5.28.2007

With Tuition Waiver, Maine Invests in Its ‘First People’

With Tuition Waiver, Maine Invests in Its ‘First People’ (by Katie Zezima, NYTimes -5.28.07)

ORONO, Me. — By the time she was 32, Karen Carrion was living in Fort Lauderdale, Fla., working for a concert promoter and looking for a change. She had never attended college and considered it out of the question because of the cost.

That changed when Ms. Carrion’s mother, a Maine native and a member of the Penobscot Indian Nation, urged her to apply to the University of Maine and its North American Indian Waiver and Scholarship Program.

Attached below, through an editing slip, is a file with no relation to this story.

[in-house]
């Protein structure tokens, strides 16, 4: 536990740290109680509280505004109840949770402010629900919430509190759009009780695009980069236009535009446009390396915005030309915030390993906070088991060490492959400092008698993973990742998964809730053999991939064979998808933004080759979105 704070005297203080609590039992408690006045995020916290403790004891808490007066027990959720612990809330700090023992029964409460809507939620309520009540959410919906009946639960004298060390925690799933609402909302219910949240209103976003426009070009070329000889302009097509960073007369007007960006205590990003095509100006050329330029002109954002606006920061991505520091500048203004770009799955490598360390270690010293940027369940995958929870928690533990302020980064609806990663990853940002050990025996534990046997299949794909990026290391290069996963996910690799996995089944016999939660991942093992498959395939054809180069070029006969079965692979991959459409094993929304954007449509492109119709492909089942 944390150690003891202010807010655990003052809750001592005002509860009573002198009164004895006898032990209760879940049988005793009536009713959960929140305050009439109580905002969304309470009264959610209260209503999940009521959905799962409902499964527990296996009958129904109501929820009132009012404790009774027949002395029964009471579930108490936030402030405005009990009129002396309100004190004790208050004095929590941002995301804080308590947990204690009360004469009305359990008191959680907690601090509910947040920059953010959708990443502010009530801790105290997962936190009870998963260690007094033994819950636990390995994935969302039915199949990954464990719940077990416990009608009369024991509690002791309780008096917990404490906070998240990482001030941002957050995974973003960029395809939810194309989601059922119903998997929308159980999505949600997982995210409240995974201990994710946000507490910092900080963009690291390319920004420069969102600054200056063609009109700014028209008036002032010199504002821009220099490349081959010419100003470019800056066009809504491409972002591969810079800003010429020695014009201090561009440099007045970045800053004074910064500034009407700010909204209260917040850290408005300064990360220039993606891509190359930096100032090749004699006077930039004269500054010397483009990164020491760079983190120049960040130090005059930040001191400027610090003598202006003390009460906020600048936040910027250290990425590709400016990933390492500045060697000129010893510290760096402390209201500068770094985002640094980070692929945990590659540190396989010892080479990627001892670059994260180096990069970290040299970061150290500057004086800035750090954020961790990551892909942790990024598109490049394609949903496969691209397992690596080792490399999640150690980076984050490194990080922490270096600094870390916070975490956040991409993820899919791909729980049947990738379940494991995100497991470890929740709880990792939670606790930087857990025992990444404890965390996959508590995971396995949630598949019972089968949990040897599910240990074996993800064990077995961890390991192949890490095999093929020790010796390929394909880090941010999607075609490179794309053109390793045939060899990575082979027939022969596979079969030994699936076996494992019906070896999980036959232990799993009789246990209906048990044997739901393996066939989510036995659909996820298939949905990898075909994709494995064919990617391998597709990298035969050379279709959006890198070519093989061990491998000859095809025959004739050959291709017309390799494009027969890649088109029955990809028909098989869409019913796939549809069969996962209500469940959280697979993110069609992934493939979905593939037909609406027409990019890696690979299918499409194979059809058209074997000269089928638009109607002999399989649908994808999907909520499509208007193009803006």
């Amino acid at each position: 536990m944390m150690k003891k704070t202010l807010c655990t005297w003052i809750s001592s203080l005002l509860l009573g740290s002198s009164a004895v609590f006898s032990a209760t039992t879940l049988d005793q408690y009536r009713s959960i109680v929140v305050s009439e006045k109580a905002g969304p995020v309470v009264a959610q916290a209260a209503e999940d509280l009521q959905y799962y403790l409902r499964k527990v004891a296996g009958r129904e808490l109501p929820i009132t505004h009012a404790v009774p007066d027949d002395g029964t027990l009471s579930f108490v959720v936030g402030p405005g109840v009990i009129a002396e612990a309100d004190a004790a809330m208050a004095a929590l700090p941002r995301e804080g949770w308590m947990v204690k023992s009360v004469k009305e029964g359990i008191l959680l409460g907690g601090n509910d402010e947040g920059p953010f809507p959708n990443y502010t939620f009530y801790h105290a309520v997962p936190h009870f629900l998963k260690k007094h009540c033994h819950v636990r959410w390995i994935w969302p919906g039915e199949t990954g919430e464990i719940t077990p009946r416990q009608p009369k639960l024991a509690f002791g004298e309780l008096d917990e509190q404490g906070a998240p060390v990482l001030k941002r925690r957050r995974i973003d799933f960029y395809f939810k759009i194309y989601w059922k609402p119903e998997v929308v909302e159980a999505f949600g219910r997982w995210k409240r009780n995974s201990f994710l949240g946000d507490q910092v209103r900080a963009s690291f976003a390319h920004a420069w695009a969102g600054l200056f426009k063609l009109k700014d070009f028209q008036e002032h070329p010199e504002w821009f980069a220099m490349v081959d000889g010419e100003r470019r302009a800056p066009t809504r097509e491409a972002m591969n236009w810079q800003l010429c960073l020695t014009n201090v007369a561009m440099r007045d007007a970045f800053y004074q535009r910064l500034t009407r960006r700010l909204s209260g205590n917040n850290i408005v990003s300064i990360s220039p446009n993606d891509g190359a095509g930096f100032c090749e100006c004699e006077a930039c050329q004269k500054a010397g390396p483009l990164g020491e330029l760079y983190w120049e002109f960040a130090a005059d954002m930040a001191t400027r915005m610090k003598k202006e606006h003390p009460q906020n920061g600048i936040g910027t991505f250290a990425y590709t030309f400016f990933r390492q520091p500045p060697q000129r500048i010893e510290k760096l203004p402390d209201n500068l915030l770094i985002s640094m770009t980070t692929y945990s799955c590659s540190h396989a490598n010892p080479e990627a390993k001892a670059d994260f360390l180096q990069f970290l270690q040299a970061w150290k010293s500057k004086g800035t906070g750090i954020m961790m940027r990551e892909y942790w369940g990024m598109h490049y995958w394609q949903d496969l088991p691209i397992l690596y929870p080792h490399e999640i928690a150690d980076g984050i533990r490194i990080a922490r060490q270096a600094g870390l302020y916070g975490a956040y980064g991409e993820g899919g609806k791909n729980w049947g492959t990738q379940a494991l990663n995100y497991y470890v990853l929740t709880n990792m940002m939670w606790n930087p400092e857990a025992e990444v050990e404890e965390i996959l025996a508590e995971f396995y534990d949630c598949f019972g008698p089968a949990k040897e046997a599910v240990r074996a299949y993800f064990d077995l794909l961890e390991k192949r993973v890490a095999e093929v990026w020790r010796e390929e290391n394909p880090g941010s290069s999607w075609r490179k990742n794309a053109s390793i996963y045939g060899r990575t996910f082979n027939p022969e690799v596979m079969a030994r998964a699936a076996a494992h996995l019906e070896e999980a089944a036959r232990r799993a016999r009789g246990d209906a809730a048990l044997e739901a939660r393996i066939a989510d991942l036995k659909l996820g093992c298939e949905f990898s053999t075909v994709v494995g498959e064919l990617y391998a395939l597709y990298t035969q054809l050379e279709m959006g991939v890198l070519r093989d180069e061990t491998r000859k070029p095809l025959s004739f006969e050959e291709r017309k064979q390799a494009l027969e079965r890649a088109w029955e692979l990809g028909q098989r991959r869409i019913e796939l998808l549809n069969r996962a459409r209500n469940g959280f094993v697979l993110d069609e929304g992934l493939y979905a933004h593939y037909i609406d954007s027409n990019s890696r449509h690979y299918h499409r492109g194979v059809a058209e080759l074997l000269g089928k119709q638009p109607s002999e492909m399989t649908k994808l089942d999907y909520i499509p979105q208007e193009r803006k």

“I probably wouldn’t have gone to college at all if not for this,” Ms. Carrion, a sophomore majoring in women’s studies, said between classes at the university’s flagship campus in Orono, about eight miles north of Bangor.

The scholarship pays for tuition, fees, room and board for any undergraduate or graduate student who can prove membership in a state or federally recognized tribe or can prove direct descent from a member.

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